Give each instance it’s own node.name!
  69. 69. 69 Scaling Elasticsearch CPUs
  70. 70. 70 Scaling Elasticsearch: CPUs • CPU intensive activities - Indexing: analysis, merging, compression - Searching: computations, decompression • For write-heavy workloads - Number of CPU cores impacts number of concurrent index operations - Choose more cores, over higher clock speed
  71. 71. 71 Scaling Elasticsearch: That Baseline Again… • Remember our baseline? • Why was it so slow?
  72. 72. 72 Scaling Elasticsearch: That Baseline Again… [logstash-2016.06.15][0] stop throttling indexing:
 numMergesInFlight=4, maxNumMerges=5 MERGING SUCKS
  73. 73. 73 Scaling Elasticsearch: Merging • Step 1: Increase shard count from 1 to 5 • Step 2: Disable merge throttling, on ES < 2.0:
 index.store.throttle.type: none Much better!
  74. 74. 74 Scaling Elasticsearch: Split Hosts • Oops, we maxed out CPU! Time to add more nodes
  75. 75. 75 Scaling Elasticsearch: Split Hosts • Running Logstash and Elasticsearch on separate hosts
  76. 76. 76 Scaling Elasticsearch: Split Hosts • Running Logstash and Elasticsearch on separate hosts:
 50% throughput improvement: 13k/s -> 19k/s
  77. 77. 77 CPU IS REALLY IMPORTANT
  78. 78. 78 DOES HYPERTHREADING HELP?
  79. 79. 79 Scaling Elasticsearch: Hyperthreading • YES! About 20% of our performance! Leave it on.
  80. 80. 80 WHAT ELSE HELPS?
  81. 81. 81 CPU SCALING GOVERNORS!
 BUT HOW MUCH?
  82. 82. 82 Scaling Elasticsearch: CPU Governor • # echo performance | tee /sys/devices/system/cpu/cpu*/cpufreq/scaling_governor • ~15-30% performance improvement. Remember to apply at boot!
  83. 83. 83 Scaling Elasticsearch Storage
  84. 84. 84 A STORY OF SSDS
  85. 85. 85 Scaling Elasticsearch: Disk I/O
  86. 86. 86 Scaling Elasticsearch: Disk I/O • Common advice - Use SSD - RAID 0 - Software RAID is sufficient
  87. 87. 87 Scaling Elasticsearch: Disk I/O • Uncommon advice - Good SSDs are important
 Cheap SSDs will make you very, very sad - Don’t use multiple data paths, use RAID 0 instead
 Heavy translog writes to one disk will bottleneck - If you have heavy merging, but CPU and disk I/O to spare:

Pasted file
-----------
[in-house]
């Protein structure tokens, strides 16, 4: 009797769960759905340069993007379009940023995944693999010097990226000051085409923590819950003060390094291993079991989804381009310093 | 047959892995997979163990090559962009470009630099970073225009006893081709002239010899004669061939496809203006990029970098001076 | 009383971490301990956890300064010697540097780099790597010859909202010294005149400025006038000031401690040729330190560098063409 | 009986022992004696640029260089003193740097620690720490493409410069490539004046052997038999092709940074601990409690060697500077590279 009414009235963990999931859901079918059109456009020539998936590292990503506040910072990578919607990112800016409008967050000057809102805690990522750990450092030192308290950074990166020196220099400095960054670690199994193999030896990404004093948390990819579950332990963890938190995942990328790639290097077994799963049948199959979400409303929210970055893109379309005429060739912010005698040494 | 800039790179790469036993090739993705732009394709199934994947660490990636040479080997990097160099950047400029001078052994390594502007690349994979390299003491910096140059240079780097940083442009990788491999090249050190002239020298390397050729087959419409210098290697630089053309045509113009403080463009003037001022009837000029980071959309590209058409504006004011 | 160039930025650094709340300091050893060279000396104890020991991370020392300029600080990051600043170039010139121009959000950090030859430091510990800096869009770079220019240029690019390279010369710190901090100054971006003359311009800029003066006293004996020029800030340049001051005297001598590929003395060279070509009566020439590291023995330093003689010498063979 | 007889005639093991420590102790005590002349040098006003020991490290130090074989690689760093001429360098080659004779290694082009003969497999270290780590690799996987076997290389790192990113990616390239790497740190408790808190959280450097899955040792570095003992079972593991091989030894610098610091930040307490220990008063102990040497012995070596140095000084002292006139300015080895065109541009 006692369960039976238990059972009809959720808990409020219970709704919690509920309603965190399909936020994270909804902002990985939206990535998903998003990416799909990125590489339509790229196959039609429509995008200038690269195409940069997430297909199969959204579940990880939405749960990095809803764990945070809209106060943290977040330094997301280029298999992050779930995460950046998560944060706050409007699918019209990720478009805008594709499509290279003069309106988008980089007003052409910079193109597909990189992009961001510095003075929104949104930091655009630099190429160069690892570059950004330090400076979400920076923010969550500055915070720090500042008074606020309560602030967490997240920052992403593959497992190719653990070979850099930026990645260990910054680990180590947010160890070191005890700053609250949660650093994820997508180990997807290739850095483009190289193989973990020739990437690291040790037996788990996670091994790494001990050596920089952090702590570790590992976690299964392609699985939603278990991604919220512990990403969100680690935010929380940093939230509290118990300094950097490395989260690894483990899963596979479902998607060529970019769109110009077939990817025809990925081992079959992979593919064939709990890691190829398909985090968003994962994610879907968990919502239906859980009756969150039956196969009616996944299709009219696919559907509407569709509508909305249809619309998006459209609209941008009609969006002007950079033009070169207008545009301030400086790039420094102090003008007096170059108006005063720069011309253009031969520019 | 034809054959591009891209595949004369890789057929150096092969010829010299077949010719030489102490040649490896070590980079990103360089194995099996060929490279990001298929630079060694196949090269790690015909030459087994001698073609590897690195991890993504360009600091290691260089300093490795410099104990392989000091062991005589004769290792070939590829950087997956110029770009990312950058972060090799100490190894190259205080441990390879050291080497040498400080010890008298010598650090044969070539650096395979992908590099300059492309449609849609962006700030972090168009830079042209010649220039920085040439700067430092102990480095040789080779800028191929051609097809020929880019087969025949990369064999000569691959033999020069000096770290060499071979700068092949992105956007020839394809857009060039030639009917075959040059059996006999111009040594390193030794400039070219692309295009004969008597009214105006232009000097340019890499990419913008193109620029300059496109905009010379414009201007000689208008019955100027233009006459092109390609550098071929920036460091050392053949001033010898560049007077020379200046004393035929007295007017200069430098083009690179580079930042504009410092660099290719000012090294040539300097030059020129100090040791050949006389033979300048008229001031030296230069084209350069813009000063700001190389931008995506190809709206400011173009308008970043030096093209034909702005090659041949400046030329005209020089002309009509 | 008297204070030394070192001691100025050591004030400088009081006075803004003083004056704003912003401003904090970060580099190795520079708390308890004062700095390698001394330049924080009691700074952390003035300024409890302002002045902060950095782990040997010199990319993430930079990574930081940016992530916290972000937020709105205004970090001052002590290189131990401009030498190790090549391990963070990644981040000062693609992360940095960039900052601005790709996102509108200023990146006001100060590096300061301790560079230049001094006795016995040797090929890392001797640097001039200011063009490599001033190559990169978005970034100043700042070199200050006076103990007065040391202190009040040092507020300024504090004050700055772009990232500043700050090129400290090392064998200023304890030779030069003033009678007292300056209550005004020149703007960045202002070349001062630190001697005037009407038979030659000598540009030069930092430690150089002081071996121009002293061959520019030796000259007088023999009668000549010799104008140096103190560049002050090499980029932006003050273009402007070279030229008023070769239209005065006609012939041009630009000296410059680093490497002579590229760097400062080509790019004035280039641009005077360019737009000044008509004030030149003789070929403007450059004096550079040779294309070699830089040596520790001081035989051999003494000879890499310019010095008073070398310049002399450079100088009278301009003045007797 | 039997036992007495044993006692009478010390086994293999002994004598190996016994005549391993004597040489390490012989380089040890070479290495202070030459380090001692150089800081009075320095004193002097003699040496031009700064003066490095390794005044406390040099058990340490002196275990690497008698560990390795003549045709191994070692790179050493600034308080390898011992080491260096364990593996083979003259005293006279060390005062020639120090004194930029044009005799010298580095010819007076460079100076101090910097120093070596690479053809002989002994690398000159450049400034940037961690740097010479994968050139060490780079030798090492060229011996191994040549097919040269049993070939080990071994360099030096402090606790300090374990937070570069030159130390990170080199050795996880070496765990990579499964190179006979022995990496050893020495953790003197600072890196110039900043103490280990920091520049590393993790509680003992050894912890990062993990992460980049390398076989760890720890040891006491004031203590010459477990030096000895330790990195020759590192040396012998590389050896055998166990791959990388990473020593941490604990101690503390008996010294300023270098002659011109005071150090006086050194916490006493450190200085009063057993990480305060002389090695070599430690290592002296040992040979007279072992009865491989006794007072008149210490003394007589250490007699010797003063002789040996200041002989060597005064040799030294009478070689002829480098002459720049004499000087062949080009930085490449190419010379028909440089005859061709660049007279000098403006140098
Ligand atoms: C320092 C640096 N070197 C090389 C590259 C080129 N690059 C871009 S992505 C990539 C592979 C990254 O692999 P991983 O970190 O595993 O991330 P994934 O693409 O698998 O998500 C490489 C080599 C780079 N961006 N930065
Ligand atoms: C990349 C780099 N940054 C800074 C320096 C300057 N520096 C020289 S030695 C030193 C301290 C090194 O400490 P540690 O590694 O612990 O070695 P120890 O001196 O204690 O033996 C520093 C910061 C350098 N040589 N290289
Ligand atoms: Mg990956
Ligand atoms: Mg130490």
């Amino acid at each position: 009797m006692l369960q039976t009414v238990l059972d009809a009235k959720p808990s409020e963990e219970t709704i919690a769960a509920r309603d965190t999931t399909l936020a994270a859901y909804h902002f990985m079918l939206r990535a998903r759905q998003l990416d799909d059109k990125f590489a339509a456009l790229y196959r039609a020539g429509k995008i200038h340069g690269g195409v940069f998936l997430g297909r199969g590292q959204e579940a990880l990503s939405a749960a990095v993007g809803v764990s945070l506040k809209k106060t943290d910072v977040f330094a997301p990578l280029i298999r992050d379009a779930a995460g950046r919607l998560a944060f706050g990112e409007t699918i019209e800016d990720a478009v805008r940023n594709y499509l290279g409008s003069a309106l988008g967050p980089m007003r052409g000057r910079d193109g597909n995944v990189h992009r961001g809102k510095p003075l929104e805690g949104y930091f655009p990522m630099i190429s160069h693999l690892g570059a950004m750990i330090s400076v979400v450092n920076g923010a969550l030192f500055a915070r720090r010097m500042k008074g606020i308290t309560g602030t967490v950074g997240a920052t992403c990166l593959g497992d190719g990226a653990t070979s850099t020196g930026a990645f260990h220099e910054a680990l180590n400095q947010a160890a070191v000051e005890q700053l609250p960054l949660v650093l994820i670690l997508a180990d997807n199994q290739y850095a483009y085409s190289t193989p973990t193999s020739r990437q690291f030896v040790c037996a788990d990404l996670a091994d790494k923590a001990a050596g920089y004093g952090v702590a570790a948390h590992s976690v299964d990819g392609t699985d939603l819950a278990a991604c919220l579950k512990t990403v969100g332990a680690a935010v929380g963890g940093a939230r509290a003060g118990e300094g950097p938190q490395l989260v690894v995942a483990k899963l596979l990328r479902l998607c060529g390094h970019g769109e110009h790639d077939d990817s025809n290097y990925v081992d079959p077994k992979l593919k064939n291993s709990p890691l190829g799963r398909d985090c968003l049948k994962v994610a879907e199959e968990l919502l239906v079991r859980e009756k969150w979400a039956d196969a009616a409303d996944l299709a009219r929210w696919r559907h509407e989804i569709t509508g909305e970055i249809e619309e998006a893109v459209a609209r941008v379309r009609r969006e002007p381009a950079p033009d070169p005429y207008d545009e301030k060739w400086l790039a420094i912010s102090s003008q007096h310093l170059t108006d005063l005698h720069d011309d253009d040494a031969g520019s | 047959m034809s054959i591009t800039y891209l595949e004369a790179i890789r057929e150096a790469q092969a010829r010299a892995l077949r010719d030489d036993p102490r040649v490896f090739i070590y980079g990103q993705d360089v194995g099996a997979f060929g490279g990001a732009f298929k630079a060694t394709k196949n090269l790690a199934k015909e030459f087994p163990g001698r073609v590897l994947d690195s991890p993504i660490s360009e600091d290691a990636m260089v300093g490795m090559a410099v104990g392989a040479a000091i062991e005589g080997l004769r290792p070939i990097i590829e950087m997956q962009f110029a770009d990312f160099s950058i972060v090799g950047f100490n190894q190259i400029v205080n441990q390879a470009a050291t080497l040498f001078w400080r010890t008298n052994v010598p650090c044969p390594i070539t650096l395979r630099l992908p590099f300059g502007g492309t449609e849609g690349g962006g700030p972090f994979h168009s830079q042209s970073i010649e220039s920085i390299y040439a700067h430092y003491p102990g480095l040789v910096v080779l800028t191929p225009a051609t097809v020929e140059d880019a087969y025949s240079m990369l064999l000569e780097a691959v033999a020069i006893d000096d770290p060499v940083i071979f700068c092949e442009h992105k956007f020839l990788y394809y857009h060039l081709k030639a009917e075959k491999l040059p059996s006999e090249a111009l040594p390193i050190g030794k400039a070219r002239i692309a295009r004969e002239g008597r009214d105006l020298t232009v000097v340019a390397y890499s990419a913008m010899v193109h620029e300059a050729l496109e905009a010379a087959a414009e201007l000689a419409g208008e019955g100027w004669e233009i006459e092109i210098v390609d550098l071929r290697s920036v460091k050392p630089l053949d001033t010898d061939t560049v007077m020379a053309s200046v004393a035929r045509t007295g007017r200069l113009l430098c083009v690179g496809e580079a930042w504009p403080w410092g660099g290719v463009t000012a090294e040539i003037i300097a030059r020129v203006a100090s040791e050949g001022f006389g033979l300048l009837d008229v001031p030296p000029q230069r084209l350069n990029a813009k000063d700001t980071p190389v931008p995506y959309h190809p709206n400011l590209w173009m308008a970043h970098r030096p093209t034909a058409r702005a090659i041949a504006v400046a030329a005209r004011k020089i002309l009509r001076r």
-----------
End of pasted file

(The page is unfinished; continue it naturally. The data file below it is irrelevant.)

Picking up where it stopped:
Extreme case: increase index.merge.scheduler.max_thread_count
 (But try not to…)
  88. 88. 88 Scaling Elasticsearch: Disk I/O • Uncommon advice - Reduced durability
 index.translog.durability: async
 Translog fsync() every 5s, may be sufficient with replication - Cluster recovery eats disk I/O
 Be prepared to tune it up and down during recovery, eg:
 indices.recovery.max_bytes_per_sec: 300mb
 cluster.routing.allocation.cluster_concurrent_rebalance: 24
 cluster.routing.allocation.node_concurrent_recoveries: 2 - Any amount of consistent I/O wait indicates a suboptimal state
  89. 89. 89 CHOOSE YOUR SSD'S WISELY
  90. 90. 90 Scaling Elasticsearch: Choosing SSDs • Consumer grade drives - Slower writes - Cheap - Lower endurance, fewer disk writes per day • Enterprise grade drives - Fast - Expensive - Higher endurance, higher disk writes per day
  91. 91. 91 Scaling Elasticsearch: Choosing SSDs • Read intensive - Lower endurance, 1-3 DWPD - Lower write speeds, least expensive • Mixed use - Moderate endurance, 10 DWPD - Balanced read/write performance, pricing middle ground • Write intensive - High endurance, 25DWPD - High write speeds, most expensive
  92. 92. 92 YOU MENTIONED AN FSYNC() TUNABLE?
  93. 93. 93 Scaling Elasticsearch: That Baseline Again… • Remember this graph? Let's make it better!
  94. 94. 94 Scaling Elasticsearch: Reduced Durability • Benchmark: Reduced durability.
 Old baseline: ~20k-25k. New baseline: Similar, smoother:
  95. 95. 95 WHY WAS THE IMPROVEMENT SMALLER?
  96. 96. 96 Scaling Elasticsearch: Thanks, Merges • MERRRRRRGGGGGGGGGGGGGGGIIIIIIIINNNNGGGGGG!! • $ curl -s 'http://localhost:9200/_nodes/hot_threads?threads=10' | grep %
 73.6% (367.8ms out of 500ms) 'elasticsearch[es][bulk][T#25]'
 66.8% (334.1ms out of 500ms) 'elasticsearch[es][[logstash][1]: Lucene Merge Thread #139]'
 66.3% (331.6ms out of 500ms) 'elasticsearch[es][[logstash][3]: Lucene Merge Thread #183]'
 66.1% (330.7ms out of 500ms) 'elasticsearch[es][[logstash][1]: Lucene Merge Thread #140]'
 66.1% (330.4ms out of 500ms) 'elasticsearch[es][[logstash][4]: Lucene Merge Thread #158]'
 62.9% (314.7ms out of 500ms) 'elasticsearch[es][[logstash][3]: Lucene Merge Thread #189]'
 62.4% (312.2ms out of 500ms) 'elasticsearch[es][[logstash][2]: Lucene Merge Thread #160]'
 61.8% (309.2ms out of 500ms) 'elasticsearch[es][[logstash][1]: Lucene Merge Thread #115]'
 57.6% (287.7ms out of 500ms) 'elasticsearch[es][[logstash][0]: Lucene Merge Thread #155]'
 55.6% (277.9ms out of 500ms) 'elasticsearch[es][[logstash][2]: Lucene Merge Thread #161]'
  97. 97. 97 LET'S FIX THIS MERGING…
  98. 98. 98 …AFTER SOME LAST WORDS ON DISK I/O